On Dwelling: Poetry, Place, and Politics unfolds the meaning of dwelling as both being in the world, and being on the earth with others. Dennis E. Skocz traces a path from the places we call home, through the global market place (said to foster a “world without borders”), to the planet we co-inhabit. The book addresses themes of displacement, contested space, and estrangement along with specific issues like migration, ethnic division, and resource use. Embracing the discourses of poetry, philosophy, and politics the book uses a cross-disciplinary approach to tackle the diversity and complexity of the topic. The investigation is grounded in phenomenology, with economics, jurisprudence, political theory, geo-physics, cultural anthropology, and other sciences coming into play. It builds on first-person “lived experience” and the “lifeworld” as a concrete basis for understanding. Challenged by real-world issues of co-existence, the book culminates in sketching a “political space” where stakeholders in the future of the planet can collaborate across the globe for the earth and its dwellers.
Dennis E. Skocz holds a PhD in philosophy from Duquesne University and works at the U.S. State Department in Washington D.C.
Part I. Dwelling: The Testimony of Poets
Chapter 1: Prairie and City: The Poetry of Carl Sandburg
Chapter 2. Property and the Land: Xenophon and Frost
Chapter 3. Nature and Democracy: Whitman’s New World Metaphysics
Part II. Phenomenologies of Place
Chapter 4. Property and Home: Mine and Thine
Chapter 5. On the Road with Herodotus: The Strange, the Familiar, and the Earthbound
Chapter 6. Nature and the Wild
Part III. The Politics of Place and Displacement
Chapter 7. The Perils of Comfortable Estrangement: A Micro-Phenomenology
Chapter 8. Whose Land Is It Anyway? Xenophobe and Alien Foe
Chapter 9. Wall Street and Main Street in Schutzian Perspective
Part IV. The “Big Picture”: A Whole-Earth View
Chapter 10. From Market Place to “Marketspace”
Chapter 11. Body-Mapping and the Anthropocene
Chapter 12. Earthling or Cosmopolitan? The Limits and Prospects of Interlocution
Dennis Skocz's On Dwelling: Poetry, Place, and Politics demonstrates the diverse resources of phenomenology to address a broad range of issues. Poetic dwelling, exhibited in the work of Sandburg, Frost, Xenophon, and Whitman, bestows meaning on underlying notions of space. Skocz intriguingly explores how Whitman’s poetry can undo the polarizations at the time of the United States Civil War by highlighting the shared beauty of the national landscape. Skocz reveals phenomenology’s spatial underpinnings, with Husserlian localized ownness opening to intersubjectivity, with Herodotus appreciating others in their spatial context, and with humanity being engaged with nature as an independent dialogic partner. Skocz analyzes xenophobia, which manifests the tension between localized and the abstract—which the Schutzian phenomenology of Consociates and Contemporaries illuminates; and he situates within this same tension the contrasts between Main Street and Wall Street. This polarity between the local and universal overflows into discussions of globalization and the contrasts between earthly and the cosmopolitan, both of which call for interlocution between representative of the poles at odds with each other. Besides showing the richness of phenomenology, this book displays remarkable multidisciplinary scope, encompassing philosophy, poetry, history, social science, economics, and ethics in a comprehensive synthesis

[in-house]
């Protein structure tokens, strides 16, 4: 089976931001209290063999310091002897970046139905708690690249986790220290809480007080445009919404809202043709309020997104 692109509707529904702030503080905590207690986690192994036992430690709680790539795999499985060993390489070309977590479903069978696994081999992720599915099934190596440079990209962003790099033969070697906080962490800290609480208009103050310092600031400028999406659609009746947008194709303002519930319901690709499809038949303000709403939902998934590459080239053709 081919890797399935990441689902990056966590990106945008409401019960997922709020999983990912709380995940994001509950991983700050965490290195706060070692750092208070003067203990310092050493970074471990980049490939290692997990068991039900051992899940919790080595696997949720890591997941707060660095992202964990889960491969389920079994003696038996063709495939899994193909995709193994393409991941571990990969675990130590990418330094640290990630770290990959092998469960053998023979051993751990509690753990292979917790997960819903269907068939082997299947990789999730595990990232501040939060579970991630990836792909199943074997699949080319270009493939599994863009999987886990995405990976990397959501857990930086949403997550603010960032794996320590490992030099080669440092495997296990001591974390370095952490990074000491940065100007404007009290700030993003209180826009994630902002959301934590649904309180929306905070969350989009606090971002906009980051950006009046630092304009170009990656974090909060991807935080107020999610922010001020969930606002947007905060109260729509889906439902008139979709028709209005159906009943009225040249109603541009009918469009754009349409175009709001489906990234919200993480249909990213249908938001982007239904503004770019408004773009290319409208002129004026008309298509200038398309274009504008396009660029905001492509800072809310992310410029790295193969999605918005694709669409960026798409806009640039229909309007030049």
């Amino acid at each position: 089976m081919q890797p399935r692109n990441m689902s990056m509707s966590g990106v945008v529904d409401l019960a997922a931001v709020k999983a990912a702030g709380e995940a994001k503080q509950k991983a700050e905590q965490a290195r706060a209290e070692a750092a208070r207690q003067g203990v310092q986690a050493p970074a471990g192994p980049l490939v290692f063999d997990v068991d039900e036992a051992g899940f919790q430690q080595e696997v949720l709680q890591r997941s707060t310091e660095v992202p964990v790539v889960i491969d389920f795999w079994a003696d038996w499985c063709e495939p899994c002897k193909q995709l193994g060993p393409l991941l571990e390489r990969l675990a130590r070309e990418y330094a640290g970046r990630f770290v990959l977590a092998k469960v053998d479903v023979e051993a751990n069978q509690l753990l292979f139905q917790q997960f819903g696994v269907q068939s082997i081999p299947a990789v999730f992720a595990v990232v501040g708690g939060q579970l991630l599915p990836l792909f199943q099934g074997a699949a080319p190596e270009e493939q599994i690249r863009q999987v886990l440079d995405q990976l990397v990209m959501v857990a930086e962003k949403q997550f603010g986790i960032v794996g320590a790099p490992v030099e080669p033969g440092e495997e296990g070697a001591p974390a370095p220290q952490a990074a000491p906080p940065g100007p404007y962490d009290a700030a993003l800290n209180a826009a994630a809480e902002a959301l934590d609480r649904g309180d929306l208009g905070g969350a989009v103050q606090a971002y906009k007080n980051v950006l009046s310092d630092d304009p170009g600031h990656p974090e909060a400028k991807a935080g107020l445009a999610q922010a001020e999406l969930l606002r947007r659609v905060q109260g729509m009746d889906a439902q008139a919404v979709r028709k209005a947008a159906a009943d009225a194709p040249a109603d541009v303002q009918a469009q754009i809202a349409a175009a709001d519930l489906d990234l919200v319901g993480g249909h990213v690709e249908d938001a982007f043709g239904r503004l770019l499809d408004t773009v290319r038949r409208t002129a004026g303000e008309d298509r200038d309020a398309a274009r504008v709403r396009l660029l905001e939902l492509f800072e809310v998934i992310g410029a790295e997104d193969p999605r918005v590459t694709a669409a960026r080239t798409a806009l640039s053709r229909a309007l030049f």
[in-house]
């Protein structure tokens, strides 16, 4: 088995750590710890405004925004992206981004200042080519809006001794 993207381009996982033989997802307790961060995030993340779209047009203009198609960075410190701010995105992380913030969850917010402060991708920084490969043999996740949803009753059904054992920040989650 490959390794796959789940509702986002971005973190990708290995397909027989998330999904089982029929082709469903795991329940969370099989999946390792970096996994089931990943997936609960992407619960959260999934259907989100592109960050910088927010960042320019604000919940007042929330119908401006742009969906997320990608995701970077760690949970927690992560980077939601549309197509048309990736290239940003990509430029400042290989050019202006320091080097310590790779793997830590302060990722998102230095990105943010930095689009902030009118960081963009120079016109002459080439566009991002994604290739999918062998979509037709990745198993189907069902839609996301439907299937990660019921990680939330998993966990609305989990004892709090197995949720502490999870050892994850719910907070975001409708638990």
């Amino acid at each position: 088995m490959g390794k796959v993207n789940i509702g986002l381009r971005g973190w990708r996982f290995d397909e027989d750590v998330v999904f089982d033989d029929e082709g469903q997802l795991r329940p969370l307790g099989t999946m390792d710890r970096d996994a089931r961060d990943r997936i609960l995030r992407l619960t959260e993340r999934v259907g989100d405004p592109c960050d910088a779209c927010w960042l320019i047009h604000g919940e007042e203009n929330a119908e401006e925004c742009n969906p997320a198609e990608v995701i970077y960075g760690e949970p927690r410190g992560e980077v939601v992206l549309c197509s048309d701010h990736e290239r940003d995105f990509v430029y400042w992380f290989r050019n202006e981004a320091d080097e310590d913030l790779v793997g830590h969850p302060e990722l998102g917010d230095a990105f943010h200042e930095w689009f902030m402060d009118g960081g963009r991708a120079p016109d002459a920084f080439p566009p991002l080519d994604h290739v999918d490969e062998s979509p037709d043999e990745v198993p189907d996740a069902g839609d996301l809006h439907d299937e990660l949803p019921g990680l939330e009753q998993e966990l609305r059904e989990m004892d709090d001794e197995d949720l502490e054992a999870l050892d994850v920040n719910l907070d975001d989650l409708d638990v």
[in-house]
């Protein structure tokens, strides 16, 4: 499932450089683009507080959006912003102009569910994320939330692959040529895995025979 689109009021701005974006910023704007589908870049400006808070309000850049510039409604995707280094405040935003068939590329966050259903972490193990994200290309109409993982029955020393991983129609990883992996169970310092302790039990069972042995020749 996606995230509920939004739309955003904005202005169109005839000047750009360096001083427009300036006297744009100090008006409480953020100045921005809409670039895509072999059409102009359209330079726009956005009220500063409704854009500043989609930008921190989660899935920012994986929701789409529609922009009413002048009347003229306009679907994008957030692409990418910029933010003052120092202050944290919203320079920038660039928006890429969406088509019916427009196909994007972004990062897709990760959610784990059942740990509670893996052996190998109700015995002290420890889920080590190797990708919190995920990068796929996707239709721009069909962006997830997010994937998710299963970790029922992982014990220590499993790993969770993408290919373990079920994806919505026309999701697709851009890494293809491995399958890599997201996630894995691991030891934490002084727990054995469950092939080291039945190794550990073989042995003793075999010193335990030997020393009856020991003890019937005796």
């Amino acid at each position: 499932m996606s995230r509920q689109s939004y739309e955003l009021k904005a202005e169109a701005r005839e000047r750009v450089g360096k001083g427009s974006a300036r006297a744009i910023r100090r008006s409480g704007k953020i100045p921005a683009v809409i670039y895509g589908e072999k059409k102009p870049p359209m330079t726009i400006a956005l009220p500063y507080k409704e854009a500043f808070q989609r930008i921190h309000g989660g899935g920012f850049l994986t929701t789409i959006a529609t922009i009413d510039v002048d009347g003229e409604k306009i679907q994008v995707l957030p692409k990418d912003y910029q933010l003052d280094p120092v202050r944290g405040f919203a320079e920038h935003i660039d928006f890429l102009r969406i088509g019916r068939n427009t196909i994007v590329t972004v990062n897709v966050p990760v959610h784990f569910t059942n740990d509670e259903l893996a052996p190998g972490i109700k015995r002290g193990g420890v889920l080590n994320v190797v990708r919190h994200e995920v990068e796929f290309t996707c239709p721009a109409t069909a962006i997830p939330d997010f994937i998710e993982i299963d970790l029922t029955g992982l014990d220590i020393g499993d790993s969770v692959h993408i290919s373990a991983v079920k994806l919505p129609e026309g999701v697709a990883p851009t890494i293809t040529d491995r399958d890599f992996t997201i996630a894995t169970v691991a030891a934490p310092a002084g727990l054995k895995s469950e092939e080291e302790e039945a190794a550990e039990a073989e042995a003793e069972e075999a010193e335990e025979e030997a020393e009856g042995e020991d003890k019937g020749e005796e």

On Dwelling is an ambitious meditation on humankind’s relationship to the earth that it lives upon and the world that it has created. Drawing from a variety of Western sources and disciples, Dennis Skocz tries to think through what it means to dwell on Earth in the Anthropocene. His thoughts will certainly inspire animated discussions about the topics examined. The reader may feel a little less comfortable after engaging this work—and that is a good thing.